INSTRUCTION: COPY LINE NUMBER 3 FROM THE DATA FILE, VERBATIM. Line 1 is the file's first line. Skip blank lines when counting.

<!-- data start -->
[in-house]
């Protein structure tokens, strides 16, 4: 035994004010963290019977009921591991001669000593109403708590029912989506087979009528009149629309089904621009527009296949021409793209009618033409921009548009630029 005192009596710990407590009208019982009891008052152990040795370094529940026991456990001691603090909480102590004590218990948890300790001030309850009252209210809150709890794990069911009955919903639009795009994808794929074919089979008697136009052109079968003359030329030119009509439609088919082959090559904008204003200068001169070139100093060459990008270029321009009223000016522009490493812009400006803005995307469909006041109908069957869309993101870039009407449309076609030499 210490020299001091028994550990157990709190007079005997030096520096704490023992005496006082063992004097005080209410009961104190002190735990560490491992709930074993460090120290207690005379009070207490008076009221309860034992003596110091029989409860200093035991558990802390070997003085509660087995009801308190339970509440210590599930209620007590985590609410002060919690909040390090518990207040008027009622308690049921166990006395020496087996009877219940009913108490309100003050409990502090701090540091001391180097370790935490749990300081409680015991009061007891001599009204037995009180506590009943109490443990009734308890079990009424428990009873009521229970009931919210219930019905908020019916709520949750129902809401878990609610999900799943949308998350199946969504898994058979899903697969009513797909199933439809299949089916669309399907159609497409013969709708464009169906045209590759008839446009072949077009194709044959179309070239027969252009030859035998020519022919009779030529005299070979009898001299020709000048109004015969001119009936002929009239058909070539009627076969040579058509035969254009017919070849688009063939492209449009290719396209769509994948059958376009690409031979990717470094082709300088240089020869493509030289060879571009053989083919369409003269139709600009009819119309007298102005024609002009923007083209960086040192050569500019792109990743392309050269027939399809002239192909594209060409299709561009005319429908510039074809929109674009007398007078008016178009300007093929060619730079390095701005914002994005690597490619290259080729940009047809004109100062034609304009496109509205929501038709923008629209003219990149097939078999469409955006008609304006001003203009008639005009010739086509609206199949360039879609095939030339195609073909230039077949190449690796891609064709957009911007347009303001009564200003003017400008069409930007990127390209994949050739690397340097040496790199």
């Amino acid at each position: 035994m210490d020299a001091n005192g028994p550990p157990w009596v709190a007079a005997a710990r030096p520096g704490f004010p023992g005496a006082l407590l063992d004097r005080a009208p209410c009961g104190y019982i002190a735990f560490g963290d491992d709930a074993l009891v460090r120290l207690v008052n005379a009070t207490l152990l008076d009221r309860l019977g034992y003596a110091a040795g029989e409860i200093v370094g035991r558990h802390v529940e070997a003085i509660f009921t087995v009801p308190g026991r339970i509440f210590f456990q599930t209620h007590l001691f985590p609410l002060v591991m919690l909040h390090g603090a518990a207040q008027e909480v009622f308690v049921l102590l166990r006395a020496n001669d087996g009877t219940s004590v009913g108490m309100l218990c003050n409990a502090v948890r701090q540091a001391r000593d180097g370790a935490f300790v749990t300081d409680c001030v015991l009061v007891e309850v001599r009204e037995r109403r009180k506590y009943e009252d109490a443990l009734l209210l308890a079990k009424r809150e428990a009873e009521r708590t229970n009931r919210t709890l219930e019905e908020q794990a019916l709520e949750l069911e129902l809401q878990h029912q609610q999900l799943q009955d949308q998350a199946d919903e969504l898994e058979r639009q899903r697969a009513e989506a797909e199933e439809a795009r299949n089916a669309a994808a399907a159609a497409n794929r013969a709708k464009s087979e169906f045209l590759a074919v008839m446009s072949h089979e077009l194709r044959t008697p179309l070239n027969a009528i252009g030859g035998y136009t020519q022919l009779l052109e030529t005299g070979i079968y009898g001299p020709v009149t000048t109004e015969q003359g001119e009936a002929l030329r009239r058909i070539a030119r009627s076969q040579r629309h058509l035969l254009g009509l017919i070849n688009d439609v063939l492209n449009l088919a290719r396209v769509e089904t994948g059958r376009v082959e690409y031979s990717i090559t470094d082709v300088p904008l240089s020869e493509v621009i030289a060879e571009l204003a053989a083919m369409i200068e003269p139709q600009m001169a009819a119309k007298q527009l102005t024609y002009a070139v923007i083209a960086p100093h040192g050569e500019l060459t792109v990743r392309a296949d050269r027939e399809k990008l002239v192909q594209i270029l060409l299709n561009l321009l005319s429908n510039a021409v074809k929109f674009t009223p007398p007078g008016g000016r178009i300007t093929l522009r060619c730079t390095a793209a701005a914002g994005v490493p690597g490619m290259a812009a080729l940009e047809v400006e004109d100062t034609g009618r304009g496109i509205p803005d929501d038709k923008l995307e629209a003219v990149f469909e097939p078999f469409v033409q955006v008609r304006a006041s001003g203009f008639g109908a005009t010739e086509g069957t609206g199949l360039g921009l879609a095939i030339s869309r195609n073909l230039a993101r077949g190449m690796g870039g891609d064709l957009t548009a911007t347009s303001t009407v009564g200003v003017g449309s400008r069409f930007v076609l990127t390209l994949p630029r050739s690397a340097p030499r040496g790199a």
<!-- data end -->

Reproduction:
């Amino acid at each position: 035994m210490d020299a001091n005192g028994p550990p157990w009596v709190a007079a005997a710990r030096p520096g704490f004010p023992g005496a006082l407590l063992d004097r005080a009208p209410c009961g104190y019982i002190a735990f560490g963290d491992d709930a074993l009891v460090r120290l207690v008052n005379a009070t207490l152990l008076d009221r309860l019977g034992y003596a110091a040795g029989e409860i200093v370094g035991r558990h802390v529940e070997a003085i509660f009921t087995v009801p308190g026991r339970i509440f210590f456990q599930t209620h007590l001691f985590p609410l002060v591991m919690l909040h390090g603090a518990a207040q008027e909480v009622f308690v049921l102590l166990r006395a020496n001669d087996g009877t219940s004590v009913g108490m309100l218990c003050n409990a502090v948890r701090q540091a001391r000593d180097g370790a935490f300790v749990t300081d409680c001030v015991l009061v007891e309850v001599r009204e037995r109403r009180k506590y009943e009252d109490a443990l009734l209210l308890a079990k009424r809150e428990a009873e009521r708590t229970n009931r919210t709890l219930e019905e908020q794990a019916l709520e949750l069911e129902l809401q878990h029912q609610q999900l799943q009955d949308q998350a199946d919903e969504l898994e058979r639009q899903r697969a009513e989506a797909e199933e439809a795009r299949n089916a669309a994808a399907a159609a497409n794929r013969a709708k464009s087979e169906f045209l590759a074919v008839m446009s072949h089979e077009l194709r044959t008697p179309l070239n027969a009528i252009g030859g035998y136009t020519q022919l009779l052109e030529t005299g070979i079968y009898g001299p020709v009149t000048t109004e015969q003359g001119e009936a002929l030329r009239r058909i070539a030119r009627s076969q040579r629309h058509l035969l254009g009509l017919i070849n688009d439609v063939l492209n449009l088919a290719r396209v769509e089904t994948g059958r376009v082959e690409y031979s990717i090559t470094d082709v300088p904008l240089s020869e493509v621009i030289a060879e571009l204003a053989a083919m369409i200068e003269p139709q600009m001169a009819a119309k007298q527009l102005t024609y002009a070139v923007i083209a960086p100093h040192g050569e500019l060459t792109v990743r392309a296949d050269r027939e399809k990008l002239v192909q594209i270029l060409l299709n561009l321009l005319s429908n510039a021409v074809k929109f674009t009223p007398p007078g008016g000016r178009i300007t093929l522009r060619c730079t390095a793209a701005a914002g994005v490493p690597g490619m290259a812009a080729l940009e047809v400006e004109d100062t034609g009618r304009g496109i509205p803005d929501d038709k923008l995307e629209a003219v990149f469909e097939p078999f469409v033409q955006v008609r304006a006041s001003g203009f008639g109908a005009t010739e086509g069957t609206g199949l360039g921009l879609a095939i030339s869309r195609n073909l230039a993101r077949g190449m690796g870039g891609d064709l957009t548009a911007t347009s303001t009407v009564g200003v003017g449309s400008r069409f930007v076609l990127t390209l994949p630029r050739s690397a340097p030499r040496g790199a």